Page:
chavis carter and jesse jackson

Rev. Jesse Jackson organizes a peaceful march calling for the release of more details in the death of Chavis Carter in Jonesboro, AR on July 28.

Some have called for the resignation of police chief Mike Yates, further claiming he left his previous position in Americus, Georgia under questionable terms. Claimants have produced no such evidence against Yates.

One JPD officer speaking on condition of anonymity said further details will be released soon, making it clear Carter’s death was indeed a suicide. He said arresting officers in their search, did, in fact, miss a .380 caliber handgun in Carter’s possession.

“It’s a horrible, horrible thing any time when something like this happens,” he said. “But accidents do happen. I searched a man twice in one case and missed an eight-inch knife on him. It’s just a miracle he didn’t use the gun to fire on the officers.”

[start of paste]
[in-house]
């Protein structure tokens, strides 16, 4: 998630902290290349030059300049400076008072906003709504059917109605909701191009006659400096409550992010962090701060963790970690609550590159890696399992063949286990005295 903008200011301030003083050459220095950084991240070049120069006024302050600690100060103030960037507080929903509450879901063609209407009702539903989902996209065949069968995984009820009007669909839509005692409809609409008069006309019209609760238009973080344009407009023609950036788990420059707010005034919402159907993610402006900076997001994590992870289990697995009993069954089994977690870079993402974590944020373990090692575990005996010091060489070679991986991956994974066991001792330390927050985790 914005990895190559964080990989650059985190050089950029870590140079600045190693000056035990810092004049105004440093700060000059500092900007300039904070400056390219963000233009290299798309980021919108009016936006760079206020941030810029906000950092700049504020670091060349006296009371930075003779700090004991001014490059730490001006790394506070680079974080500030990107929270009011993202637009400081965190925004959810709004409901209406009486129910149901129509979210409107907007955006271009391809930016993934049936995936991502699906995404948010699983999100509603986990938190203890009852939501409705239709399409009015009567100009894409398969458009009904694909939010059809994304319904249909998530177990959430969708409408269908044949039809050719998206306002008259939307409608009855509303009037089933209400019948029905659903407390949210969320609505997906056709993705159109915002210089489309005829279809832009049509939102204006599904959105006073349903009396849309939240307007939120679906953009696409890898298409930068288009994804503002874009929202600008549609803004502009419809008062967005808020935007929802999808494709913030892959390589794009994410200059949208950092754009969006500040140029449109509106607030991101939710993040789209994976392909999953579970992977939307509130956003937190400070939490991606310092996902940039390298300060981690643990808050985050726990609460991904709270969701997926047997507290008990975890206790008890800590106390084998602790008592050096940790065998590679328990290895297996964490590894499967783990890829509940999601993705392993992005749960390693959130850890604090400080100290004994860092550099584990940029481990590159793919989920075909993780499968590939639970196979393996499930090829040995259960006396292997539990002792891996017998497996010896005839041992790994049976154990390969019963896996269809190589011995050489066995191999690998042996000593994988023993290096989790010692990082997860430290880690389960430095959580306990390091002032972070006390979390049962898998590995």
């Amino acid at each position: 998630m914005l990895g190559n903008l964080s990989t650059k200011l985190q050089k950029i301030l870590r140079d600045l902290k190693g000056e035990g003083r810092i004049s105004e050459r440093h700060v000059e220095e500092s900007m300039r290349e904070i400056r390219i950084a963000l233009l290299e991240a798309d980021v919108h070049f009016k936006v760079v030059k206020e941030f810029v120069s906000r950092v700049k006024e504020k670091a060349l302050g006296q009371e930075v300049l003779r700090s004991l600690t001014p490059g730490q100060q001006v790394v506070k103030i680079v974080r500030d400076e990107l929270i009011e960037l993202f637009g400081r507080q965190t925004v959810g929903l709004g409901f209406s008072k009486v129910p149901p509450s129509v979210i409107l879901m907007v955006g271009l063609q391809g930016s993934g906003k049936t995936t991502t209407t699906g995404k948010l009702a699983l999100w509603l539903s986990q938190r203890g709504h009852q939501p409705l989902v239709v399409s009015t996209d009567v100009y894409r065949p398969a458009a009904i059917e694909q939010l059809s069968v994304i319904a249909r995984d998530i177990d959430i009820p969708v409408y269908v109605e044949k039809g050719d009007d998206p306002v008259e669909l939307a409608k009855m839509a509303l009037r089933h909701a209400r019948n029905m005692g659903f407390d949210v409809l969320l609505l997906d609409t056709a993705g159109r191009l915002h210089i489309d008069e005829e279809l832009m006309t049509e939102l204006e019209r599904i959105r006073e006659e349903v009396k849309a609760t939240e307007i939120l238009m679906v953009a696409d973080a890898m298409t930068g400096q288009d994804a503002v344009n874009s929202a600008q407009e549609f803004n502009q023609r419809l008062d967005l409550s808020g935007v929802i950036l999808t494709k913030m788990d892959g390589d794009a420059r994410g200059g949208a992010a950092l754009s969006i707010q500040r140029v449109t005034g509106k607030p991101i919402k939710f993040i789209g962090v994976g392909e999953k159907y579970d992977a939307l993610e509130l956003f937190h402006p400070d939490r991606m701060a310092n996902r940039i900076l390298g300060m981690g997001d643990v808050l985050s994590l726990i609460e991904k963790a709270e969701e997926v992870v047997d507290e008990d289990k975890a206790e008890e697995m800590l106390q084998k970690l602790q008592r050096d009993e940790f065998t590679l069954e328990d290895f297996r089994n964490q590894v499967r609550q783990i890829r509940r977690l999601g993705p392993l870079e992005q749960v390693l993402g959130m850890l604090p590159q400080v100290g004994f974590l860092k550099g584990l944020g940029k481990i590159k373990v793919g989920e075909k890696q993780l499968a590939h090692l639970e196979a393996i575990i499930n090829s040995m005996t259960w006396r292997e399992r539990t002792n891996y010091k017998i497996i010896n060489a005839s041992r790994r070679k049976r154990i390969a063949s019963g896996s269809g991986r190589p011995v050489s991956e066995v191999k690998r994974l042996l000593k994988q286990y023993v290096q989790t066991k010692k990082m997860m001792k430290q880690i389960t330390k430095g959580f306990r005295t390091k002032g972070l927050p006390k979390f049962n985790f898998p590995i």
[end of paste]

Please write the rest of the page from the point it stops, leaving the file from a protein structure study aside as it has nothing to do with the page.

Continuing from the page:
The officer said he believed Jackson’s visit complicated the divide between African-Americans and the JPD.

“He’s supposed to be an educated man, and everyone would be a lot better off if he waited to get the facts before passing judgment in a case like this. It’ll be clear soon how all this came about.”

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An Interview with Rev. Jesse Jackson

Chavis Carter death Jonesboro, AR

Rev. Jesse Jackson in Jonesboro, AR just after a prayer vigil, and preparing to lead a downtown March as questions surround the death of Chavis Carter in the back of a local police car. Officials have ruled the death a suicide, but questions remain.

Tomorrow on this site:

An interview with Rev. Jesse Jackson on the death of Chavis Carter in Jonesboro, AR.